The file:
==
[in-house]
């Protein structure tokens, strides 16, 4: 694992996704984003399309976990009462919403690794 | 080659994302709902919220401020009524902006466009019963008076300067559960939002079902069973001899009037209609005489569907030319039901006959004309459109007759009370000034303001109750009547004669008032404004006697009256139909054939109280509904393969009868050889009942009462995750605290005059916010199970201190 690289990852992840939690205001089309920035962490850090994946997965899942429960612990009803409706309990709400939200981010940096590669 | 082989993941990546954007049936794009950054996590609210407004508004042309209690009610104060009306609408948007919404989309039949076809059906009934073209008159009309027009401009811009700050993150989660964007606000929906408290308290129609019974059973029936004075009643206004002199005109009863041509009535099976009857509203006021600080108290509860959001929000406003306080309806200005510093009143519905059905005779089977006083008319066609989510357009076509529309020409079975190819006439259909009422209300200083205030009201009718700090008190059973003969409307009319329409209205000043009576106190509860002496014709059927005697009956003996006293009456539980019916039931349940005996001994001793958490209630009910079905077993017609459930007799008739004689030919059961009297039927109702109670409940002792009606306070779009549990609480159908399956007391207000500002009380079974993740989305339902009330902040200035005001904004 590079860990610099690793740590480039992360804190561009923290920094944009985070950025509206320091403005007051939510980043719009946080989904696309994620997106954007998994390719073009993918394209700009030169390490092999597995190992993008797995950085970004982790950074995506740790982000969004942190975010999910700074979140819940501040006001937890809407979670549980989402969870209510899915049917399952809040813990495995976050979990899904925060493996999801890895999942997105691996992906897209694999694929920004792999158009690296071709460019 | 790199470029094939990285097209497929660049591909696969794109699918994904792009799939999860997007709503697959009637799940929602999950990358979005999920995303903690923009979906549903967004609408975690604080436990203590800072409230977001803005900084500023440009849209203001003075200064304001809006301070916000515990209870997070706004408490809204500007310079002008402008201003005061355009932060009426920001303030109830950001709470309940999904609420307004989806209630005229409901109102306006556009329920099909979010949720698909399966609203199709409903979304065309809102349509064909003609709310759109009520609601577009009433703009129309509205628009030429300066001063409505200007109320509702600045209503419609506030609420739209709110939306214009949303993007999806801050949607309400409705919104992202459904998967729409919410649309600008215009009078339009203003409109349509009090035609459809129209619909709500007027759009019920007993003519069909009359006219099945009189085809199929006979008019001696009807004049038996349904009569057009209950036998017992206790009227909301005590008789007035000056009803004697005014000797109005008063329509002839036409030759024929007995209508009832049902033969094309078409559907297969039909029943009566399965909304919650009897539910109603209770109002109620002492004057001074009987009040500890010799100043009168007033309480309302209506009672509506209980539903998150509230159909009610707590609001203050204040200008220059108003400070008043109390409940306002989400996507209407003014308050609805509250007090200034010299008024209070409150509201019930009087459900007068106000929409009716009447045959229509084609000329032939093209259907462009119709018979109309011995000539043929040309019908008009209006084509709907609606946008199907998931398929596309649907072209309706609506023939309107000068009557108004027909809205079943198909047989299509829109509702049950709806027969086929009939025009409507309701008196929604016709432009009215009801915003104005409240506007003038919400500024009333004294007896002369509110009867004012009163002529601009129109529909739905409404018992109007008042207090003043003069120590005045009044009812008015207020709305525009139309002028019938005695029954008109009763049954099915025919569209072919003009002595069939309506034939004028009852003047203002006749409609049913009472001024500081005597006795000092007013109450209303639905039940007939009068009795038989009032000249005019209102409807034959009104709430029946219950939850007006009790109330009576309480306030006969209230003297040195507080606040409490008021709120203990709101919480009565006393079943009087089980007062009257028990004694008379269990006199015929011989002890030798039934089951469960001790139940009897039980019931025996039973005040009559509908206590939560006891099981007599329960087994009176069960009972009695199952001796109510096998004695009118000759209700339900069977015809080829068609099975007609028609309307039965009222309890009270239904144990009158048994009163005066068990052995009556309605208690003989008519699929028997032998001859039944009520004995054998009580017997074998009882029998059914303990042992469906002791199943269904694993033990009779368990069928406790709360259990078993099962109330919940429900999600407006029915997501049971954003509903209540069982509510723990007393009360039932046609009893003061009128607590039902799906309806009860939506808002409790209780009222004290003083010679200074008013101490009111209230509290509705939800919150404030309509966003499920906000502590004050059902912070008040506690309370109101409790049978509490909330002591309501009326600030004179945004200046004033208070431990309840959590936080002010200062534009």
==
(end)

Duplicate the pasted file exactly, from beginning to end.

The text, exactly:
[in-house]
């Protein structure tokens, strides 16, 4: 694992996704984003399309976990009462919403690794 | 080659994302709902919220401020009524902006466009019963008076300067559960939002079902069973001899009037209609005489569907030319039901006959004309459109007759009370000034303001109750009547004669008032404004006697009256139909054939109280509904393969009868050889009942009462995750605290005059916010199970201190 690289990852992840939690205001089309920035962490850090994946997965899942429960612990009803409706309990709400939200981010940096590669 | 082989993941990546954007049936794009950054996590609210407004508004042309209690009610104060009306609408948007919404989309039949076809059906009934073209008159009309027009401009811009700050993150989660964007606000929906408290308290129609019974059973029936004075009643206004002199005109009863041509009535099976009857509203006021600080108290509860959001929000406003306080309806200005510093009143519905059905005779089977006083008319066609989510357009076509529309020409079975190819006439259909009422209300200083205030009201009718700090008190059973003969409307009319329409209205000043009576106190509860002496014709059927005697009956003996006293009456539980019916039931349940005996001994001793958490209630009910079905077993017609459930007799008739004689030919059961009297039927109702109670409940002792009606306070779009549990609480159908399956007391207000500002009380079974993740989305339902009330902040200035005001904004 590079860990610099690793740590480039992360804190561009923290920094944009985070950025509206320091403005007051939510980043719009946080989904696309994620997106954007998994390719073009993918394209700009030169390490092999597995190992993008797995950085970004982790950074995506740790982000969004942190975010999910700074979140819940501040006001937890809407979670549980989402969870209510899915049917399952809040813990495995976050979990899904925060493996999801890895999942997105691996992906897209694999694929920004792999158009690296071709460019 | 790199470029094939990285097209497929660049591909696969794109699918994904792009799939999860997007709503697959009637799940929602999950990358979005999920995303903690923009979906549903967004609408975690604080436990203590800072409230977001803005900084500023440009849209203001003075200064304001809006301070916000515990209870997070706004408490809204500007310079002008402008201003005061355009932060009426920001303030109830950001709470309940999904609420307004989806209630005229409901109102306006556009329920099909979010949720698909399966609203199709409903979304065309809102349509064909003609709310759109009520609601577009009433703009129309509205628009030429300066001063409505200007109320509702600045209503419609506030609420739209709110939306214009949303993007999806801050949607309400409705919104992202459904998967729409919410649309600008215009009078339009203003409109349509009090035609459809129209619909709500007027759009019920007993003519069909009359006219099945009189085809199929006979008019001696009807004049038996349904009569057009209950036998017992206790009227909301005590008789007035000056009803004697005014000797109005008063329509002839036409030759024929007995209508009832049902033969094309078409559907297969039909029943009566399965909304919650009897539910109603209770109002109620002492004057001074009987009040500890010799100043009168007033309480309302209506009672509506209980539903998150509230159909009610707590609001203050204040200008220059108003400070008043109390409940306002989400996507209407003014308050609805509250007090200034010299008024209070409150509201019930009087459900007068106000929409009716009447045959229509084609000329032939093209259907462009119709018979109309011995000539043929040309019908008009209006084509709907609606946008199907998931398929596309649907072209309706609506023939309107000068009557108004027909809205079943198909047989299509829109509702049950709806027969086929009939025009409507309701008196929604016709432009009215009801915003104005409240506007003038919400500024009333004294007896002369509110009867004012009163002529601009129109529909739905409404018992109007008042207090003043003069120590005045009044009812008015207020709305525009139309002028019938005695029954008109009763049954099915025919569209072919003009002595069939309506034939004028009852003047203002006749409609049913009472001024500081005597006795000092007013109450209303639905039940007939009068009795038989009032000249005019209102409807034959009104709430029946219950939850007006009790109330009576309480306030006969209230003297040195507080606040409490008021709120203990709101919480009565006393079943009087089980007062009257028990004694008379269990006199015929011989002890030798039934089951469960001790139940009897039980019931025996039973005040009559509908206590939560006891099981007599329960087994009176069960009972009695199952001796109510096998004695009118000759209700339900069977015809080829068609099975007609028609309307039965009222309890009270239904144990009158048994009163005066068990052995009556309605208690003989008519699929028997032998001859039944009520004995054998009580017997074998009882029998059914303990042992469906002791199943269904694993033990009779368990069928406790709360259990078993099962109330919940429900999600407006029915997501049971954003509903209540069982509510723990007393009360039932046609009893003061009128607590039902799906309806009860939506808002409790209780009222004290003083010679200074008013101490009111209230509290509705939800919150404030309509966003499920906000502590004050059902912070008040506690309370109101409790049978509490909330002591309501009326600030004179945004200046004033208070431990309840959590936080002010200062534009």